My ankle got mucked up a bit on Tuesday while fighting for a takedown. It got me thinking about my first injury on the mats.
What do I remember?
I remember the old academy in Elsa, TX. For those of you who do not know (most of you, I presume), Elsa is one of the poorest cities in the United States. In fact, I would venture to say that most of my readers have never seen the face of poverty as it can be seen in Elsa.
The school was a white-walled number, small, reminiscent of an old thrift store which had, for one reason or another, gone out of business. Two-thirds of the available mat space we had was covered with tattered, black puzzle mat pieces which had long ago stopped fitting together. The final third was matted properly and, if class was small enough, everyone would try to stay on that side.
My cousin and I had gotten into Brazilian Jiu-Jitsu together. He had wrestled in high school and had a certain aptitude for the training. I did not, and could just never beat the guy. All the same, we were competitive as shit.
This was August 2006 – if I remember correctly – and we had both been training for about six months. So we started one of our matches which, naturally, would be fought until the death. What else are two competitive family members to do? And as was nearly always the case, he got top. Then he passed my guard, transitioned into north-south, and secured an americana. Damn it. Back in those days, it was as easy as breathing for him.
Why? Because I’m a flexible guy. My flexibility is going to save me, as it has so many times before. “Actually, my arm comfortably bends like that.” He’s beginning to apply the submission. “Nope, that submission does. not. even. bother. me.” Twist, twist, crank. “In fact, is it even possible to finish an americana from north-south? Can I get a ruling? I bet it’s not. He’s trying to do something that does not even work.”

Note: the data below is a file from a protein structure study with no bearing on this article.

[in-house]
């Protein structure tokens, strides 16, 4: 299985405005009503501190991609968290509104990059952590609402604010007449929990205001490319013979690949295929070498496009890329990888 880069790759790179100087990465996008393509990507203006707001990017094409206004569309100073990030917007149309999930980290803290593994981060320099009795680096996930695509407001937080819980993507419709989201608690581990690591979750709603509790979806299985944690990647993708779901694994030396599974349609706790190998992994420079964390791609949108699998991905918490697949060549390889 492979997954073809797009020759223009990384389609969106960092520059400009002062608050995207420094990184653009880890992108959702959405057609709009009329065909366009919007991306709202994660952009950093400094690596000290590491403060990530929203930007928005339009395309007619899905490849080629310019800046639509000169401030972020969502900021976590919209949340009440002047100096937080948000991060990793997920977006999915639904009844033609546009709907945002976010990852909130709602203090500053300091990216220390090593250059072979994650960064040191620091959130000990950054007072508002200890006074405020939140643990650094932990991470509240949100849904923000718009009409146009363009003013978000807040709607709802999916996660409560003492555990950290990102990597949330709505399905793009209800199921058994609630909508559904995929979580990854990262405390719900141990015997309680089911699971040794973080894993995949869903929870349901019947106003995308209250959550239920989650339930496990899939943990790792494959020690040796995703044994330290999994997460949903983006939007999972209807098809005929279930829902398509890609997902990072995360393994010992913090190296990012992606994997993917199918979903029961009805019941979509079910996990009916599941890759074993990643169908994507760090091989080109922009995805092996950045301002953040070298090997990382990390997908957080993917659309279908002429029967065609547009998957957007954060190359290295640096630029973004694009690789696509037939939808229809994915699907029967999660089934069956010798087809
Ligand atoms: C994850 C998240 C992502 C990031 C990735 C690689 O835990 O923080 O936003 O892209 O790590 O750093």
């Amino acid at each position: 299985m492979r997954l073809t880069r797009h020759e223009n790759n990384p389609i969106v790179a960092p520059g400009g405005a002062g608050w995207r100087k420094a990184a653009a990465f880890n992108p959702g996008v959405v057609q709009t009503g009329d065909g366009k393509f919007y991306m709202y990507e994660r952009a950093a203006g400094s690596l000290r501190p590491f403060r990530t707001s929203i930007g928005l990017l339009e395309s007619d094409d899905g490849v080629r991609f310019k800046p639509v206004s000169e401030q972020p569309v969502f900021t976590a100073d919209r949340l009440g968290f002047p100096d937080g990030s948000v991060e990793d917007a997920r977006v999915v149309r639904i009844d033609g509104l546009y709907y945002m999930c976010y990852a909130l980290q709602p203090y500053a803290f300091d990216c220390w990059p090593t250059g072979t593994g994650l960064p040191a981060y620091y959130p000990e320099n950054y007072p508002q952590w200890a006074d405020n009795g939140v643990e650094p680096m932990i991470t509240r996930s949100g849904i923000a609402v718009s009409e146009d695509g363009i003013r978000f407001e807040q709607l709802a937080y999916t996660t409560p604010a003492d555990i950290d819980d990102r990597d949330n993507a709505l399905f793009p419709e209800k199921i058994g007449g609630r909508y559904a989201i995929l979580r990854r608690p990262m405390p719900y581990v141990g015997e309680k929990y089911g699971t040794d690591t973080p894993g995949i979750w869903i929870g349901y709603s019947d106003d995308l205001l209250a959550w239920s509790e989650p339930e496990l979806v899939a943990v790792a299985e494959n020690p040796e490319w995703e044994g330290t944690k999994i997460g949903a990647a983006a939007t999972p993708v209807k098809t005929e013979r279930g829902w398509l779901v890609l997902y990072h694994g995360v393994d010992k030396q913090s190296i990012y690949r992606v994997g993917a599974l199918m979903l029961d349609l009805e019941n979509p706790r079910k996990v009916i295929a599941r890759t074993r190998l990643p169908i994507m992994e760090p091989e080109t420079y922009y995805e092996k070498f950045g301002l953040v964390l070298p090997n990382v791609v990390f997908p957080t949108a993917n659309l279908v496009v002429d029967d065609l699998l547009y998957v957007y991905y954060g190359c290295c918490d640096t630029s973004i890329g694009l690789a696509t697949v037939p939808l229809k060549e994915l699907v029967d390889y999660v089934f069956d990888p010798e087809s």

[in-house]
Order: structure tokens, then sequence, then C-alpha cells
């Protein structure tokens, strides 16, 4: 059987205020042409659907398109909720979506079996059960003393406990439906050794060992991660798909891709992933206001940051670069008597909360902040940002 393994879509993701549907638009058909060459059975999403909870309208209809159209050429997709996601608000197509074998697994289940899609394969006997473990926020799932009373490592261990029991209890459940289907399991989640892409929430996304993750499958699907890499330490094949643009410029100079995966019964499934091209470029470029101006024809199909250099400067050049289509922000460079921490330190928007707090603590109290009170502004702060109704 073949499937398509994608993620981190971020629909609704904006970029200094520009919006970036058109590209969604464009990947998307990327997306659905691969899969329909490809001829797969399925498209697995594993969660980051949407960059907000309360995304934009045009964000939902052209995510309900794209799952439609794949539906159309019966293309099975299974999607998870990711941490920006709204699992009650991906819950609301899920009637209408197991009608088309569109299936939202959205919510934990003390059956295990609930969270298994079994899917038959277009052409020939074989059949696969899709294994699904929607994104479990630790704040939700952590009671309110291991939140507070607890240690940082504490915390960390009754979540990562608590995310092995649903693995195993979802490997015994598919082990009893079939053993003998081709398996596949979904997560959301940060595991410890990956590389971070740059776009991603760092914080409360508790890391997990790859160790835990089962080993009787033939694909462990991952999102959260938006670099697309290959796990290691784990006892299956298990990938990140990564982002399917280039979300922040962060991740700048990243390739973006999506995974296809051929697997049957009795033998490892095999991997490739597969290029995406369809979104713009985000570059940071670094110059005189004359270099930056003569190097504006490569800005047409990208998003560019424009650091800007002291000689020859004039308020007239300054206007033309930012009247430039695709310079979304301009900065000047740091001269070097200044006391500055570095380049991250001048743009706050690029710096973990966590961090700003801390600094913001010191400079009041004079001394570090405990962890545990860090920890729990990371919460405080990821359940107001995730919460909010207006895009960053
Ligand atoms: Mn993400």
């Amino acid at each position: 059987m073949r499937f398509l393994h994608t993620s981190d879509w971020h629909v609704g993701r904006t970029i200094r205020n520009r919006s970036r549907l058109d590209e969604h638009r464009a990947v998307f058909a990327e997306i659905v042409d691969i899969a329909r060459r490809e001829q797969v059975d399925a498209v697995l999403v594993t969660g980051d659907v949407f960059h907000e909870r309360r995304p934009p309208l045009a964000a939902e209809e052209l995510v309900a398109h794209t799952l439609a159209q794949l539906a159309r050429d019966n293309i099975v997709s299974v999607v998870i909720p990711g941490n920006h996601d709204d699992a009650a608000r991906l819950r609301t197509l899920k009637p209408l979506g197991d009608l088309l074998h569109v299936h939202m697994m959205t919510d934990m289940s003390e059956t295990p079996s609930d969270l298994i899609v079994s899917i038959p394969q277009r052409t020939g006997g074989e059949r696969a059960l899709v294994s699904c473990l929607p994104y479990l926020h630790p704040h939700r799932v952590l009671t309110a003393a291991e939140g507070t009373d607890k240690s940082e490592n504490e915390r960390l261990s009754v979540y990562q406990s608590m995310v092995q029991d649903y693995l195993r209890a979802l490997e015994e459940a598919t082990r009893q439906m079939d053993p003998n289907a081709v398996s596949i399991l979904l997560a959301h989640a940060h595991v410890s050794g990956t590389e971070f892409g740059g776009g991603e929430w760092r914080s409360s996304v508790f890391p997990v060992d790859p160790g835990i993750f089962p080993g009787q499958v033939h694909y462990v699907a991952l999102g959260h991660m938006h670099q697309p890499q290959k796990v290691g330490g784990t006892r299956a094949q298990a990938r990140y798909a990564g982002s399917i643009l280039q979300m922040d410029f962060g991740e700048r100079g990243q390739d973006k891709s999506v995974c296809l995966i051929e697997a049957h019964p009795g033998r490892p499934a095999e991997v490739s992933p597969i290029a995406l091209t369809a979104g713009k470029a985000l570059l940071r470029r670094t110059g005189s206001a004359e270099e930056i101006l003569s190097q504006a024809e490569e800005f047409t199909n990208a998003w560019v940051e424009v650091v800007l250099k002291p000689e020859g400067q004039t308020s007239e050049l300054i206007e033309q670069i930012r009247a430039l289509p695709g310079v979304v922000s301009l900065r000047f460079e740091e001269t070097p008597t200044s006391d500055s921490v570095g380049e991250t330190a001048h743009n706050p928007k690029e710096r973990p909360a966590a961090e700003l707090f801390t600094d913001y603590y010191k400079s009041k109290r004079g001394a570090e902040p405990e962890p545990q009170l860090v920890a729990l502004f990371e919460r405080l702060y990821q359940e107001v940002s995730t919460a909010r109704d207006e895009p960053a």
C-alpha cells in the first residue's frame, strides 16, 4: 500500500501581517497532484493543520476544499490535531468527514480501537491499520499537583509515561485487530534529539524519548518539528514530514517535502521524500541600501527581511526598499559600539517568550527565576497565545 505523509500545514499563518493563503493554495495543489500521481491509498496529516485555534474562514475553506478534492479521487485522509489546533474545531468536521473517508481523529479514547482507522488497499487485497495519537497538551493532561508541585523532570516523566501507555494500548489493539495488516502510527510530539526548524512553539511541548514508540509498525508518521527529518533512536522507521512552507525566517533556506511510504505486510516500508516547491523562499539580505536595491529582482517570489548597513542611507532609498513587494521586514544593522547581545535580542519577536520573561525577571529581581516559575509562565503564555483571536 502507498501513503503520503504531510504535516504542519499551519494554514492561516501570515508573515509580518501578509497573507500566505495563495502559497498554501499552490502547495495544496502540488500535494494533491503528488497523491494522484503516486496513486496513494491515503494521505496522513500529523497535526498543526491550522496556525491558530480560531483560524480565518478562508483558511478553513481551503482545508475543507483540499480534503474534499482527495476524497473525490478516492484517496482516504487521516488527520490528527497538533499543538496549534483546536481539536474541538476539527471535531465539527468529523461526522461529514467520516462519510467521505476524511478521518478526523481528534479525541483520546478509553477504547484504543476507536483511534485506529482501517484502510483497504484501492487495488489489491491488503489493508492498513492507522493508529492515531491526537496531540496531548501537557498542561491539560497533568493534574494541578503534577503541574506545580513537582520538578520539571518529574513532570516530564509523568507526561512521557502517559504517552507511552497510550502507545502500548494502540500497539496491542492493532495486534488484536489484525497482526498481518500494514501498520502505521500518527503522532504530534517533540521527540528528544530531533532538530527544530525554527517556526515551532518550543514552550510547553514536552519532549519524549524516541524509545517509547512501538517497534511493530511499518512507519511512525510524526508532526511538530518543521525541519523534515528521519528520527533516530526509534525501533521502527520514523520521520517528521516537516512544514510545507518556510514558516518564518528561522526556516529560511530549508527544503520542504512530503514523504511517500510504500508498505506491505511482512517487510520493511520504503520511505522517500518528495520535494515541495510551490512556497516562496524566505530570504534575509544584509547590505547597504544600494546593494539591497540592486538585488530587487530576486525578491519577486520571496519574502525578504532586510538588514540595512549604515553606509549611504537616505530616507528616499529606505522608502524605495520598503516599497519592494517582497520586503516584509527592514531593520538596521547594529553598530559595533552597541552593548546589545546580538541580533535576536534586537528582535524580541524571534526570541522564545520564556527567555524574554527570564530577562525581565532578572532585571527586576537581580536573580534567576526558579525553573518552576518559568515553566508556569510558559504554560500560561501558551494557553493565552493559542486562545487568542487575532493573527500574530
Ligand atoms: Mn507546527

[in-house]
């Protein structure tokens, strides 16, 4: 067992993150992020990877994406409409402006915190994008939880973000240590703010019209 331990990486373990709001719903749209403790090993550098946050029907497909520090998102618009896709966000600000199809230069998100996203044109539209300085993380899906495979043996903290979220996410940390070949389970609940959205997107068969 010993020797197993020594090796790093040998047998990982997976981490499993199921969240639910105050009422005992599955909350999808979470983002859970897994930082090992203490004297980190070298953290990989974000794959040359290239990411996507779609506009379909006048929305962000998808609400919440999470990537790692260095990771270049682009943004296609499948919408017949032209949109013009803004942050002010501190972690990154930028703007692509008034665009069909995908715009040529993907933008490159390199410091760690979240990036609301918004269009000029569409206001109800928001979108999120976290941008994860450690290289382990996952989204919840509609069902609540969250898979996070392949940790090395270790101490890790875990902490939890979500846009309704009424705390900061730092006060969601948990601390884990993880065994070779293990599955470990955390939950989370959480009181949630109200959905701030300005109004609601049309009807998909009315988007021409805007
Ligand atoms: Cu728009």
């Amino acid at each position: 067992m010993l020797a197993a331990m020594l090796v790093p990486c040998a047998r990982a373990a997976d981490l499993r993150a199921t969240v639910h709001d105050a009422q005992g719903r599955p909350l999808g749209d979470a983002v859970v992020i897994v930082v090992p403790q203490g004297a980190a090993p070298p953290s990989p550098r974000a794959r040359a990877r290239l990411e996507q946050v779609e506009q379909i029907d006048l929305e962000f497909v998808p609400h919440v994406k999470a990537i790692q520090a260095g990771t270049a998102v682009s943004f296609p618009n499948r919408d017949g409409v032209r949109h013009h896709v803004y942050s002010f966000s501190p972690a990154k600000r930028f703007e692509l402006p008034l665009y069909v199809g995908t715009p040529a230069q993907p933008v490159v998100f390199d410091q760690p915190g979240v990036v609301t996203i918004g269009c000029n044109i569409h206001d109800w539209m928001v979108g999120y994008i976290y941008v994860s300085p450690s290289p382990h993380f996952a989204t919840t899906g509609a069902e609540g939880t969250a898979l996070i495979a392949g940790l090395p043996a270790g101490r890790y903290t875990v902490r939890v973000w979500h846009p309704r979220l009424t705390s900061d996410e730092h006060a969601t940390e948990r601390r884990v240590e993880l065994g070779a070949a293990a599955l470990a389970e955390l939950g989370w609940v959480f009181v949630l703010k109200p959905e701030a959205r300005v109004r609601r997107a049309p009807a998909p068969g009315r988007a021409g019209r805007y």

Then came a long, sustained wrenching. Wrist pinned helplessly to the mat, the ligaments and tendons in my arm could resist no longer. My elbow gave one last push-against, before relenting and being thrown passed any sensible angle. I heard and felt two very distinct pops, like the snapping of celery. In my arm.
But it did not really hurt at the time, to be honest. The three of us figured, maybe, nothing had happened. Maybe my arm really is made of rubber. Maybe I really am Mr. Fantastic.
Well, I woke up in the morning and the whole ‘not injured’ delusion was quickly dispelled. My arm could not extend beyond 60 degrees, and my fingers weren’t working. They just would not. Oh, I’d tell them to extend or move. But nothing would happen. Incidentally, that day was the first day of the fall semester. I still remember having to take notes with my left-hand in my Contemporary Philosophy class. It was awful.
But I was 20 years-old at the time, so the injury healed quickly. In particular, my fingers were usable in a few days and back at 90% in less than two weeks. My arm regained most of its flexibility back in six weeks, and I was back on the mats a microsecond after that. Why? Well, the first step was to heal. The second step? Avenge the loss!